Ma's first stroke hit on Yom Kippur, the Jewish Day of Atonement, when God is said to seal our fates in the Book of Life. Not that Ma observes the holiday. A Holocaust survivor who hid in the Ukrainian forest when other kids her age were attending first grade, she has an "I gave at the office" attitude toward religious practice.
She once told me she was shocked she'd made it to adulthood at all. Yet, here she is, still alive at 81, after her third stroke in a month. Even lying barely conscious in her Brooklyn hospital bed, her white hair strewn across the pillow, she's making the Angel of Death work for it.
I noticed early on that Ma was different than the other Eastern European mothers. She chain-smoked Winstons and preferred tight clothes that highlighted her petite frame and impressive cleavage. And she gambled. A lot. Poker, off-track-betting, the numbers game. You name it, she played it, re-creating the chaos of her years in the forest. Some days, our phone and electricity were cut off for lack of payment. When I was 11, Ma hosted a poker game in our living room that lasted 25 hours.
"This isn't normal," I screamed through the mushroom cloud of cigarette smoke that still filled the air after everyone left. "You have a problem!"
"What?" Ma screamed back. "I'm not allowed to have a hobby!? Some people go to movies, I play cards. So?" My father, who both loved and feared her, stayed out of it.
It feels strange being with Ma in the hospital now, where her silence dominates the background din. Up until two days ago—when the third stroke hit—she was the one doing most of the talking. Except for her right hand, which seems to have a mind of its own, Ma rarely moves or opens her eyes. The hand constantly picks at the hospital sheets, stopping only to make swirls against the bed's safety rail with her right index finger. As a health psychologist, I know the picking can be a sign that the end is near, and I wonder if I'll ever hear her voice again.
The nurses have encouraged me to keep talking to her. They assure me that she can hear me, though they feel no obligation to back up that claim with any research. So, I talk, making sure not to upset her. Our arguments used to end with my suggesting she was irrational, and her countering that I was naïve, while she enjoined me to, "Eat a piece honey cake, Mamaleh"—a common pet name for daughters, meaning "little mother."
I start with our Switzerland: old movies and Ma's only grandchildren—my sons, Max and Isaac. I talk about "Gilda," her favorite movie with Rita Hayworth. I tell her how much my boys love her. I remind her of the time I first became a mother, and how much I appreciated her traveling an hour and a half to Manhattan just to teach me how to calm a screaming baby.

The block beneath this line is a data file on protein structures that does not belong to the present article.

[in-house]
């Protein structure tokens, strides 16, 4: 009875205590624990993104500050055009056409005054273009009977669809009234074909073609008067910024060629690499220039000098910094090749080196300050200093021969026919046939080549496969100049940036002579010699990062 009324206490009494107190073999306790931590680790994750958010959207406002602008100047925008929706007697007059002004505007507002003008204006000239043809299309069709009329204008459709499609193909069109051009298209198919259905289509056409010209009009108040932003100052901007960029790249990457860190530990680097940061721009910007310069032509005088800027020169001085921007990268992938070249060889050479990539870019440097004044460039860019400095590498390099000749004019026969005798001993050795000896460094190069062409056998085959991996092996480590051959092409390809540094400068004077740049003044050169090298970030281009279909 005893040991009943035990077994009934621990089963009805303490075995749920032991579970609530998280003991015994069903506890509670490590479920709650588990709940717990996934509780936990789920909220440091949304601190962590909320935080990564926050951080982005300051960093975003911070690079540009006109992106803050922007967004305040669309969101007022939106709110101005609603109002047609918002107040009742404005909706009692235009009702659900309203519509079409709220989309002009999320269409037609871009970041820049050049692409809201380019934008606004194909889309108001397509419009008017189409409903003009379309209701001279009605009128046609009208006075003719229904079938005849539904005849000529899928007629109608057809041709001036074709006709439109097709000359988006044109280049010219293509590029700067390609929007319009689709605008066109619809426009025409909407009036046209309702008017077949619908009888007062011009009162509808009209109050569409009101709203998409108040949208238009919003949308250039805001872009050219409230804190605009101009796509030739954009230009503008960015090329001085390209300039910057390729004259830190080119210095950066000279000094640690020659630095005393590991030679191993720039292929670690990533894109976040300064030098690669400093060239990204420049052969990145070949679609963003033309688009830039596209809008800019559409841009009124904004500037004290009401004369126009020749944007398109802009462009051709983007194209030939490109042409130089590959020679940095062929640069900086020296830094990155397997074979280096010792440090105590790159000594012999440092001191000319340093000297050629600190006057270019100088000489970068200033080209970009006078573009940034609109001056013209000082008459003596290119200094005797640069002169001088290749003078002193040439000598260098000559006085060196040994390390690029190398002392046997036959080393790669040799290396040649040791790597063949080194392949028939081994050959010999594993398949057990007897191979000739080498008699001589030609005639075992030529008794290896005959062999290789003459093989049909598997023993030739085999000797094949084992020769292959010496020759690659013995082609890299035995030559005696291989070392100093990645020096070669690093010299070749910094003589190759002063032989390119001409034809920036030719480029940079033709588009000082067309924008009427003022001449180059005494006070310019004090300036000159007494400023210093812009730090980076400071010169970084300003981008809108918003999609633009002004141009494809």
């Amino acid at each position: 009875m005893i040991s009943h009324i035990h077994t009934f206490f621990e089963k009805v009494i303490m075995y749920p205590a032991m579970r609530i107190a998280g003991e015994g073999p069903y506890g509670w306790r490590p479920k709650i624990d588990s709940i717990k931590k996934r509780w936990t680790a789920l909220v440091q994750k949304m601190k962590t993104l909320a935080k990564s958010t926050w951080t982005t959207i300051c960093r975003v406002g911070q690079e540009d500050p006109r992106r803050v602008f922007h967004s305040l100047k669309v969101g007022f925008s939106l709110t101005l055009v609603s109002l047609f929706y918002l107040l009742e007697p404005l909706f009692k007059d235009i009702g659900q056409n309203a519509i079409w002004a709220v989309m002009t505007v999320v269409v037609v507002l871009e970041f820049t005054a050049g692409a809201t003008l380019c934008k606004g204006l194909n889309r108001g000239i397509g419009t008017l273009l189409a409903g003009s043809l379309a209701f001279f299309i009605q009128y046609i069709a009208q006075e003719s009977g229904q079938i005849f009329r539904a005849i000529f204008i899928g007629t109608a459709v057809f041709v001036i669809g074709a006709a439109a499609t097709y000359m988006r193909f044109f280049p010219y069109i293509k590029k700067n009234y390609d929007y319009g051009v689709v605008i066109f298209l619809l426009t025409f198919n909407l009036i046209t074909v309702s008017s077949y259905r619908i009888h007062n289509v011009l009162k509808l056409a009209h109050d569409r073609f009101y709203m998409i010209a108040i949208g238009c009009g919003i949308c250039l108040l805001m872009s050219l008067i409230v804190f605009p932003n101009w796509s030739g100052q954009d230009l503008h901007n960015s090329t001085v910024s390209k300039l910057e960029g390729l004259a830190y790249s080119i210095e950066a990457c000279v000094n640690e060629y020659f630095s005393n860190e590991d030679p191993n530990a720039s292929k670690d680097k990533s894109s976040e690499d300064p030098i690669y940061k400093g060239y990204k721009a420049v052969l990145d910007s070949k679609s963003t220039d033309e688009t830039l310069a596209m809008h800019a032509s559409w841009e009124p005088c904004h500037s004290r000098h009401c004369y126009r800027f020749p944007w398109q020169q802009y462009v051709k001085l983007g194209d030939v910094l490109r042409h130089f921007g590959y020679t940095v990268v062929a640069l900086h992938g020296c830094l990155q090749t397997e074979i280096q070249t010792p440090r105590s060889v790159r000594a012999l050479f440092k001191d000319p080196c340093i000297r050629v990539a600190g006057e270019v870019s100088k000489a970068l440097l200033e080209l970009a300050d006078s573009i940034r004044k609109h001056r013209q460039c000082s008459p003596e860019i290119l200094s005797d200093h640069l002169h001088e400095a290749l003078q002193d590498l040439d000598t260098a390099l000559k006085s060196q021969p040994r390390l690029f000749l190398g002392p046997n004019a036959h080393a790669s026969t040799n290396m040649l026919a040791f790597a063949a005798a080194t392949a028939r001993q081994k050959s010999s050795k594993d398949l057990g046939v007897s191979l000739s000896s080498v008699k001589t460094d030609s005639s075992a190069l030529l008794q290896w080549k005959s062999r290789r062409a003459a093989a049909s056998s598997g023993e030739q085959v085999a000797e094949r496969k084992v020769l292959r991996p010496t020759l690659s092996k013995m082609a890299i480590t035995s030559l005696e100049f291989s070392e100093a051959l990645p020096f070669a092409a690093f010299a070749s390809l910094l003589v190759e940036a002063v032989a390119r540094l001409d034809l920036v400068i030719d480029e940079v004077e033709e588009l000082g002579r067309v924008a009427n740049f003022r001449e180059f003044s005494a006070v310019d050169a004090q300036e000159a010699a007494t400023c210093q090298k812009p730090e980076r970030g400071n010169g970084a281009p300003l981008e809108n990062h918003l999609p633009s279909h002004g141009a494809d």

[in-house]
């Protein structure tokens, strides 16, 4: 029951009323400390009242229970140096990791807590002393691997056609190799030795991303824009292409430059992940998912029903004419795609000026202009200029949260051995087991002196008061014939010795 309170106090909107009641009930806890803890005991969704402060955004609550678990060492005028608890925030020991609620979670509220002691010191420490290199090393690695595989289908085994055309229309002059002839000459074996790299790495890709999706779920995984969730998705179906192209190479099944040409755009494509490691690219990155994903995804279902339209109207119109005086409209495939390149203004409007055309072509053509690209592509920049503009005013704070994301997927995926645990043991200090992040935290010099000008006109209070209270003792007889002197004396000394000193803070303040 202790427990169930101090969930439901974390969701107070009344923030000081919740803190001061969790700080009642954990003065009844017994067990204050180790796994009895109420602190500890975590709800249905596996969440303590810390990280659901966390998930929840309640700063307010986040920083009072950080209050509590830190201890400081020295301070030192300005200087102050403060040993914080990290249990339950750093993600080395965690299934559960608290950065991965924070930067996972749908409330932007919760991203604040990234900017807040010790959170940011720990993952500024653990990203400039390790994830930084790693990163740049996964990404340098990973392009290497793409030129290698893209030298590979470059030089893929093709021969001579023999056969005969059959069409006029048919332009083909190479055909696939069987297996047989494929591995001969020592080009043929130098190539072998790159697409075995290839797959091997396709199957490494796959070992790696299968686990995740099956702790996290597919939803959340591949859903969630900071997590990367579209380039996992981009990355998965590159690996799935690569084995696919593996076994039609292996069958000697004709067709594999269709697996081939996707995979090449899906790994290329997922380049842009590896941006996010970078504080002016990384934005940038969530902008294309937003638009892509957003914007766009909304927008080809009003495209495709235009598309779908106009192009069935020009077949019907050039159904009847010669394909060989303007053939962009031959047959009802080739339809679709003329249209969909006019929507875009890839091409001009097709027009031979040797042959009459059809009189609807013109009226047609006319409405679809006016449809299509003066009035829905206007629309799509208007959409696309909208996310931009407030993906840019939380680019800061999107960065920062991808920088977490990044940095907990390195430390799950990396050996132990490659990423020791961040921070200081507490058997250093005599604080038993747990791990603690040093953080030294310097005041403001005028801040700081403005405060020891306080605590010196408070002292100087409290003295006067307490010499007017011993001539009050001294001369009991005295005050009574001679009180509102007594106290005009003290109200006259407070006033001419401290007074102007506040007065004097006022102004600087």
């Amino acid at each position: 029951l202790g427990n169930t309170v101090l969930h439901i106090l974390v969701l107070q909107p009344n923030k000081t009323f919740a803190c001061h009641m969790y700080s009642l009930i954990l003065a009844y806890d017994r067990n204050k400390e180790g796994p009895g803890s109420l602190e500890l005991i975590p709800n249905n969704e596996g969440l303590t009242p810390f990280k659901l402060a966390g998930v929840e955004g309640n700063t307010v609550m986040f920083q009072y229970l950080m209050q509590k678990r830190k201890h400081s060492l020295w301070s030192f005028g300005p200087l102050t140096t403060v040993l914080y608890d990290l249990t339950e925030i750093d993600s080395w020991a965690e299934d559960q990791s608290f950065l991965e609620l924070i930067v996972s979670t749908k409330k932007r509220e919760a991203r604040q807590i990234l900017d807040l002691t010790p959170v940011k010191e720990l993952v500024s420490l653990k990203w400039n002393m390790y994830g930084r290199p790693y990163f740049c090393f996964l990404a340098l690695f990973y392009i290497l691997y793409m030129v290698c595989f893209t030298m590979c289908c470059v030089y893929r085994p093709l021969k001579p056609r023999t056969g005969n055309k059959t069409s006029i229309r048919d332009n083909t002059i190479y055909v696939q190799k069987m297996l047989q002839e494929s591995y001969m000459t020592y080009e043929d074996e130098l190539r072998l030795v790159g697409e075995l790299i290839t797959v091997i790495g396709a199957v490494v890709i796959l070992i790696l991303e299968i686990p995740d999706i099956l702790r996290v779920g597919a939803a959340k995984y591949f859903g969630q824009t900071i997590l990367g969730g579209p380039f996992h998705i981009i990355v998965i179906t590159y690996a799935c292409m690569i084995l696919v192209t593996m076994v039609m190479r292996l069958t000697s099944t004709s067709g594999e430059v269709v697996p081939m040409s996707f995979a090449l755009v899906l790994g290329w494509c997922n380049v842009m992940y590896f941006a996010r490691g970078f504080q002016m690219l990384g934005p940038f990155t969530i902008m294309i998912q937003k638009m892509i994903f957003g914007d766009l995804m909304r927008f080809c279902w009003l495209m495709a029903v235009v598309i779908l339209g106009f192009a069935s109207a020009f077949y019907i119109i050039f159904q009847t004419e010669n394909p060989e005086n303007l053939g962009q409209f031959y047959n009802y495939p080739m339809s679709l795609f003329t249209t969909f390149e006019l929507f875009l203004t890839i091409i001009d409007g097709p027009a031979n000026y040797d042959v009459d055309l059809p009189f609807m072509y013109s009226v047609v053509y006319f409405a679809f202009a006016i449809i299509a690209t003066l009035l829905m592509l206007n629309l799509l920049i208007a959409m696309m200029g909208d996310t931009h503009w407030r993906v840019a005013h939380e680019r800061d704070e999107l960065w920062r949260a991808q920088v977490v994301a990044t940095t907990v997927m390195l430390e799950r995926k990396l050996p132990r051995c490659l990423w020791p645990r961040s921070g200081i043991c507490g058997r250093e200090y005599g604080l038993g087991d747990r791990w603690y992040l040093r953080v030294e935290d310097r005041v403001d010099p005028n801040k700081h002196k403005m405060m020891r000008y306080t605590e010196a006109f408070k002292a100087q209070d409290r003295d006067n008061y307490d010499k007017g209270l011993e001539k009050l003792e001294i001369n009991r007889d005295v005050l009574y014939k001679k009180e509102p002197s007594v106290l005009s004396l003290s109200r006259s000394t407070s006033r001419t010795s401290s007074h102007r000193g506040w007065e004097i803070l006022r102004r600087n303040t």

"You said, 'You just make like this with the carriage, and bup, bup, bup, he's 'In Like Flint.'" Another favorite movie.
I mention the Italian guys in the pork store down the block have been asking after her; she always made them laugh. Like the time she challenged them to a cook-off to prove her chicken soup was superior to theirs. "Ha!" she later boasted to me. "Even that boychik, Martinez, admitted I won." She called them all "boychiks."
Before this final stroke took away her ability to swallow, the only food Ma was willing to eat was the fried chicken Martinez prepared especially for her, even though it turned out his name isn't Martinez. It's Martino. Ma has long prided herself on not having to call people by their correct names. Gail, the daughter of her roommate in rehab, had happily answered to Maggie. Ebony, a home health attendant who used to take care of my parents, became Ebay.
I pass on regards from Ma's pharmacist, who's always begging her to stop putting my father's new medications into old pill bottles. She wants Ma to get better and come home soon. "So she can yell at you again!" I joke.
Except for a lovely détente when the boys were little, my relationship with Ma has usually been more like the pharmacist's than the boychiks'. I favor cold hard truths to entertaining stories. Ma thinks I'm a stick in the mud, or, as she liked to put it in Yiddish, "a Yekke putz." A point on which I couldn't completely disagree.
When I tire of feeling I'm talking to the air, I read a newspaper or another novel to which I can't commit. I skim through my Facebook feed, as if watching a movie set in a far-off land. Or, I just sit there, watching Ma's face, listening to the sound of her labored breaths, wondering if anyone's there behind her closed eyelids.
Finally, I get up to start the trek home. I try to hold her right hand, but it's closed in a fist except for the swirling index finger. I lean my face in close to her right ear.
"I have to go now, Ma," I say, gently. "I'll be back tomorrow."
There's a vague flutter behind her eyelids, so I wait. Slowly, the lids rise like creaky window shades, opening just enough to reveal the spark of her brown irises dominated by the black holes of her pupils. She looks like she's trying to force her lips to move one last time, but that seems like wishful thinking.
"I love you, Ma," I say, a resigned smile on my lips.
"I love you, too, Mamaleh."